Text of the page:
Anatomic Versus Mechanically Aligned Total Knee Arthroplasty for Unicompartmental Knee Arthroplasty Revision
Panagiota Toliopoulos1, 2, Marc-Andre LeBlanc1, Jonathan Hutt1, Martin Lavigne1, 2, Francois Desmeules1, Pascal-Andre Vendittoli1, 2, *
Identifiers and Pagination:Year: 2016
First Page: 357
Last Page: 363
Publisher ID: TOORTHJ-10-357
Article History:Received Date: 16/01/2016
Revision Received Date: 11/05/2016
Acceptance Date: 31/05/2016
Electronic publication date: 28/07/2016
Collection year: 2016
open-access license: This is an open access article licensed under the terms of the Creative Commons Attribution-Non-Commercial 4.0 International Public License (CC BY-NC 4.0) (https://creativecommons.org/licenses/by-nc/4.0/legalcode), which permits unrestricted, non-commercial use, distribution and reproduction in any medium, provided the work is properly cited.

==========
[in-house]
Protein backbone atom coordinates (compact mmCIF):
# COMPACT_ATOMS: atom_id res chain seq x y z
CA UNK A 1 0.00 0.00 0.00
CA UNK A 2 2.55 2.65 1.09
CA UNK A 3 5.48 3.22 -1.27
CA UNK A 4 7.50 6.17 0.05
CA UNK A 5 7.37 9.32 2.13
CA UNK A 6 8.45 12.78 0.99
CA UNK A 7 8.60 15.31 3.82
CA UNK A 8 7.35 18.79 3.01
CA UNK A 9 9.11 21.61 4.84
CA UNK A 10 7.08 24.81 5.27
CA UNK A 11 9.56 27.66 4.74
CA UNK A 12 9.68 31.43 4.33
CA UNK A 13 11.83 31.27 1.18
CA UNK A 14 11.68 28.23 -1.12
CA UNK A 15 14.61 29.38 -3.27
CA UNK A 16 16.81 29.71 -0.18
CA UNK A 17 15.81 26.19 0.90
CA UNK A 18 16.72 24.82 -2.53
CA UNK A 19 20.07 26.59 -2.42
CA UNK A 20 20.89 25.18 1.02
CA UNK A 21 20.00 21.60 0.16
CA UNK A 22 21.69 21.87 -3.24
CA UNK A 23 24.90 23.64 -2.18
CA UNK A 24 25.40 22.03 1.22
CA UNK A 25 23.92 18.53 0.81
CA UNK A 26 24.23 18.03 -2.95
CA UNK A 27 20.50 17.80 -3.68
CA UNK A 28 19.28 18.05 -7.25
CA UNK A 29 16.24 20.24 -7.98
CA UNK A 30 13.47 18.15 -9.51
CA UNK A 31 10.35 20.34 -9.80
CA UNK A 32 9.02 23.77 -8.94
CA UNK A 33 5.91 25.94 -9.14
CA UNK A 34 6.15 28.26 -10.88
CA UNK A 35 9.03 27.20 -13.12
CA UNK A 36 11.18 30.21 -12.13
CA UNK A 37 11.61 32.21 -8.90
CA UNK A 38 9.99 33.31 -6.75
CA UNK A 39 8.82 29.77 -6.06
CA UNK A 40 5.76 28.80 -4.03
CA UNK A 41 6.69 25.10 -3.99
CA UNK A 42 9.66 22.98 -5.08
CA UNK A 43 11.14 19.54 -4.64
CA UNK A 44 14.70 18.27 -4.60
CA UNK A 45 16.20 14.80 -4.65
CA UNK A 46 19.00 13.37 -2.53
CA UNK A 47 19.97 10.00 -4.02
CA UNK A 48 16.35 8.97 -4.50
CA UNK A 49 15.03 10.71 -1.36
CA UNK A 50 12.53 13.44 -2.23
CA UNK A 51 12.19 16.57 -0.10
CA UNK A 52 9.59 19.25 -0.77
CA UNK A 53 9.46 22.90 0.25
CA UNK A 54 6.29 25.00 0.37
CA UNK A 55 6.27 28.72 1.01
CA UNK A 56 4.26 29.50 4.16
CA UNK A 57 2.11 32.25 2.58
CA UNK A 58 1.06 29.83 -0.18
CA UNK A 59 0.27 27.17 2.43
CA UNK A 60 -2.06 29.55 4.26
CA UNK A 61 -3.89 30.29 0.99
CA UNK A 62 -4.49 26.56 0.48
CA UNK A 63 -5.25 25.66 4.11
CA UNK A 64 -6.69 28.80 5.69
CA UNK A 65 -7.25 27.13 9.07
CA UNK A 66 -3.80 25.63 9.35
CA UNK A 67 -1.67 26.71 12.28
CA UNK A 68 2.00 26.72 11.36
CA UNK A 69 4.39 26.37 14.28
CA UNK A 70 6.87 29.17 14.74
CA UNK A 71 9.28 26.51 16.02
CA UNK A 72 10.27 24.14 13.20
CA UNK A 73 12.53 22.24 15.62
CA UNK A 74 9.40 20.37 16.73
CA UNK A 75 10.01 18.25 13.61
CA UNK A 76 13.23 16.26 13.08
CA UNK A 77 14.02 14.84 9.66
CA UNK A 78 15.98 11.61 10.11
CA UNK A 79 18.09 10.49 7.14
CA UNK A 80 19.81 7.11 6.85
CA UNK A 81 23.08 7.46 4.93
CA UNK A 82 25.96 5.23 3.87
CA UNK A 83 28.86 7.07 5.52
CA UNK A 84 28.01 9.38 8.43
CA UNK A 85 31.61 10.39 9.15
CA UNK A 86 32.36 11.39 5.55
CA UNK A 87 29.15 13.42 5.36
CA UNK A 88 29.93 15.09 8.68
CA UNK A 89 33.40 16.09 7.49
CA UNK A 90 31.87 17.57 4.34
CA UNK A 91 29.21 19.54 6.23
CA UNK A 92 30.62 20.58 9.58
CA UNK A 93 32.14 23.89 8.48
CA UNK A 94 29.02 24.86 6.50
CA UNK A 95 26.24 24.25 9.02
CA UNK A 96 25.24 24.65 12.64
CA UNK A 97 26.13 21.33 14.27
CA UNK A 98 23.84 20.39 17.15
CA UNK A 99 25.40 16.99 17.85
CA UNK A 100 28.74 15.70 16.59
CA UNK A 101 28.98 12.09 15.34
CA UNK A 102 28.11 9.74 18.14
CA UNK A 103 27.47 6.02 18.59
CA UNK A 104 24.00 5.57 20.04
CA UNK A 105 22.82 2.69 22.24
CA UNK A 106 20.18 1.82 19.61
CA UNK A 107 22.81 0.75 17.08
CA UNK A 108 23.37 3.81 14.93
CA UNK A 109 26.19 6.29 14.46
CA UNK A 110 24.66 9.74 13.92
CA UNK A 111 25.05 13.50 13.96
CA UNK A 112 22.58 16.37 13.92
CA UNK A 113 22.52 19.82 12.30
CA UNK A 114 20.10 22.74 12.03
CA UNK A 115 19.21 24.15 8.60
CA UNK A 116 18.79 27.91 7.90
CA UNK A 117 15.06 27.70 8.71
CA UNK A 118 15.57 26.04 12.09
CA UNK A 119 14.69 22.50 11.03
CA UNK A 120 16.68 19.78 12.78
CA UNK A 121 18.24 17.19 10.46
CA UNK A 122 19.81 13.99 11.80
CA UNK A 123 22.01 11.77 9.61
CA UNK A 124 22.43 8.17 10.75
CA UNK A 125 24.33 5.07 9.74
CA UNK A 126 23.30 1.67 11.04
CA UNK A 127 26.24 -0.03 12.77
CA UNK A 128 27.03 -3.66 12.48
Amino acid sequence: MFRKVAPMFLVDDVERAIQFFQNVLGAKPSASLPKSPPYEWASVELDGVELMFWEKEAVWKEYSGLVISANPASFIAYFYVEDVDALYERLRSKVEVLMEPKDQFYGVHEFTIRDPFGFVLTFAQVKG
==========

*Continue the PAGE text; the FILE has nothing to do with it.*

The purpose of this study was to compare the intra-operative benefits and the clinical outcomes from kinematic or mechanical alignment for total knee arthroplasty (TKA) in patients undergoing revision of failed unicompartmental kneel arthroplasty (UKA) to TKA.
Ten revisions were performed with a kinematic alignment technique and 11 with a mechanical alignment. Measurements of the hip-knee-ankle angle (HKA), the lateral distal femoral angle (LDFA), and the medial proximal tibial angle (MPTA) were performed using long-leg radiographs. The need for augments, stems, and constrained inserts was compared between groups. Clinical outcomes were compared using the WOMAC score along with maximum distance walked as well as knee range of motion obtained prior to discharge. All data was obtained by a retrospective review of patient files.
The kinematic group required less augments, stems, and constrained inserts than the mechanical group and thinner polyethylene bearings. There were significant differences in the lateral distal femoral angle (LDFA) and the medial proximal tibial angle (MPTA) between the two groups (p<0.05). The mean WOMAC score obtained at discharge was better in the kinematic group as was mean knee flexion. At last follow up of 34 months for the kinematic group and 58 months for the mechanical group, no orthopedic complications or reoperations were recorded.
Although this study has a small patient cohort, our results suggest that kinematic alignment for TKA after UKA revision is an attractive method. Further studies are warranted.